PW: What prompted you to write an autobiography?

Dick King-Smith: About four years ago, I was having lunch with my literary agent, and he said, "You know, it's high time you wrote your memoirs." I said, "Oh, come on, that's self-indulgent rubbish." But he pressured me a bit, and then I started and it was rather fun.

PW: What audience did you have in mind when you decided to write this book, children or adults?

DKS: It was a tightrope that had to be walked. Obviously I wanted to appeal to my usual audience of child readers, and at the same time I wanted to make it interesting for adults. So I was really trying to scoop the lot, which is, of course, an impossibility; you're bound to walk off one side of the rope or the other. I walked it as carefully as I could.

PW: Did you keep journals throughout your life?

DKS: I didn't keep journals, but I kept a farm diary, which was really more about who had a calf or whether or not it was raining at haymaking [time]. There wasn't a lot of family detail, so when I came to write this book, I had to rely rather heavily on other people's memory—my brothers, my three children.

Also, I had a sort of trial run back in the beginning of my career. I didn't get my first book published until I was 57—I'm hardly an early starter—and my editor said, "Why don't you write a book about your farming days?" I tried, but I didn't quite get it right. It did provide a lot of material that I later used for Chewing the Cud, however.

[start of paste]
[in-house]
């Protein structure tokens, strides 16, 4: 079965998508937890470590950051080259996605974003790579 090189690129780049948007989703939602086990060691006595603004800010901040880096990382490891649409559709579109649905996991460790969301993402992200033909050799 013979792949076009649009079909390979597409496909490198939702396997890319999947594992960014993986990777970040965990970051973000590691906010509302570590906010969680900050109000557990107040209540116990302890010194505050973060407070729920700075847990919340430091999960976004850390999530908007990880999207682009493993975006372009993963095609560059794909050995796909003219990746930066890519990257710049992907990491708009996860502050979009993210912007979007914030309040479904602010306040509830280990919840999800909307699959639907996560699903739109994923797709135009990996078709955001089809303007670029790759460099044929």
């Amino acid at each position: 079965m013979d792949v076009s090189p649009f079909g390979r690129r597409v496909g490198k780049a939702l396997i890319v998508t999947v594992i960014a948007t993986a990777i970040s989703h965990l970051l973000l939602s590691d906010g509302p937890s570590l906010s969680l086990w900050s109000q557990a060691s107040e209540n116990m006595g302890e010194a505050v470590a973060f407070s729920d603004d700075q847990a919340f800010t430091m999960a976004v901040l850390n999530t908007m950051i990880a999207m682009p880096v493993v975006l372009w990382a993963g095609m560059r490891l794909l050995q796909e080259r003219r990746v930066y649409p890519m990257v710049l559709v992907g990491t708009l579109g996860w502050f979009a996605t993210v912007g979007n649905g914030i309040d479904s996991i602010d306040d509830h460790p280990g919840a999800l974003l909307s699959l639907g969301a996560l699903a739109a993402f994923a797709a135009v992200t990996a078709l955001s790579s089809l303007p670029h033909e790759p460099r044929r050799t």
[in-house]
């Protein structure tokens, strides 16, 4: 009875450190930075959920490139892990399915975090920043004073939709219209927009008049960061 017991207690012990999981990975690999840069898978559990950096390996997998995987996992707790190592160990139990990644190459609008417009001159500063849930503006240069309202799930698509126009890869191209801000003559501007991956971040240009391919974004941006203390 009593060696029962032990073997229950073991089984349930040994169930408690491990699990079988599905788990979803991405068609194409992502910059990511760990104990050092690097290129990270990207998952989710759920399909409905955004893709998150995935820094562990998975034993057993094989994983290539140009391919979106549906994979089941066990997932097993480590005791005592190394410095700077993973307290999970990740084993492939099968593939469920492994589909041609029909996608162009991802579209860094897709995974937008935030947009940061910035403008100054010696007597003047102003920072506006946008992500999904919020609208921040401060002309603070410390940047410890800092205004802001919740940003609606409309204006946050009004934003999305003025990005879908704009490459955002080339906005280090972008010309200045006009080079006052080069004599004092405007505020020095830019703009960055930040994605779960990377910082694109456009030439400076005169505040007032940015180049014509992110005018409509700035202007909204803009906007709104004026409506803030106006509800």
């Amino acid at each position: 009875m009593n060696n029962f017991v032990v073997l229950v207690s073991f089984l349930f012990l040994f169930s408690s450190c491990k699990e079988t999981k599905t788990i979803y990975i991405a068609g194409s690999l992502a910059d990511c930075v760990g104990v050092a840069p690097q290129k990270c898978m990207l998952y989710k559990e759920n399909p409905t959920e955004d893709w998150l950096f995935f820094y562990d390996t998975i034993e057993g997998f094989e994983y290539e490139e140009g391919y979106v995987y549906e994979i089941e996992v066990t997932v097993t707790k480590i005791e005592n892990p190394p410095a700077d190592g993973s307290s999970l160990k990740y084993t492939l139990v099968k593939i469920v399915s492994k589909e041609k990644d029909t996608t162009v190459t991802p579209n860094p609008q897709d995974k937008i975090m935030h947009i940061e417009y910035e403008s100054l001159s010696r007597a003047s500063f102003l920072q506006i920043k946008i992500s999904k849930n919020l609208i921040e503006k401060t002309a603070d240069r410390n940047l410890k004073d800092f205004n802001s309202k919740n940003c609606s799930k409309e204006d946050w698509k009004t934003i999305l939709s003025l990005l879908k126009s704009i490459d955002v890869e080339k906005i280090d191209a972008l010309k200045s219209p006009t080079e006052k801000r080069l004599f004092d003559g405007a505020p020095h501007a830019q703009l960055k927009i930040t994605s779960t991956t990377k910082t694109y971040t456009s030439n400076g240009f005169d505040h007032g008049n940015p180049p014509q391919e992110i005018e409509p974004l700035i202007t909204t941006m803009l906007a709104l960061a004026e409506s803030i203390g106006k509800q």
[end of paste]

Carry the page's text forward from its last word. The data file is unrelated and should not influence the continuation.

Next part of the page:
PW: Was it fun to look back over the course of your life and see how it led to your becoming a writer?

DKS: What it boils down to is that I tried six what you might dignify by the title of careers, and five of them were flops, really. I started out as a soldier, and I wasn't a terribly good soldier, then I became a farmer and, when that packed in, I tried my hand at being a traveling salesman. This went on until at last I found something I was good at—when in doubt, try again!

My first children's book, The Fox Busters, was a classic case of pride coming before a fall. I went into a Bristol bookshop and saw it there and thought, "By golly, I'm a children's author! I'll write another and won't they be pleased!" So I wrote a second one, and my editor said, "It's not very exciting, is it? Can't you ginger it up a bit?" So I made [another], and she said, "I can't publish this, it's too bloodthirsty!" Then I wrote a pig book [Babe: The Gallant Pig], and finally got it right.

PW: What are you working on now?

DKS: My most recent book is Titus Rules [Knopf, Jan. 2003]. It's an affectionate look at the queen and her corgis. The Duke of Edinburgh has a starring role, and Prince Charles has a walk-on. I have a bit of fun at their expense. In it, the Duke addresses his wife as "Madge." The puppy can't understand why he calls her that, but it's short for "majesty."

PW: What do you hope readers will take away from reading Chewing the Cud?

DKS: One of the most important parts of the book was my relationship with my wife, Myrle. She died shortly before I finished it. We'd been married 56 years, so I hope readers come away with a sense of some of what we accomplished in our long marriage.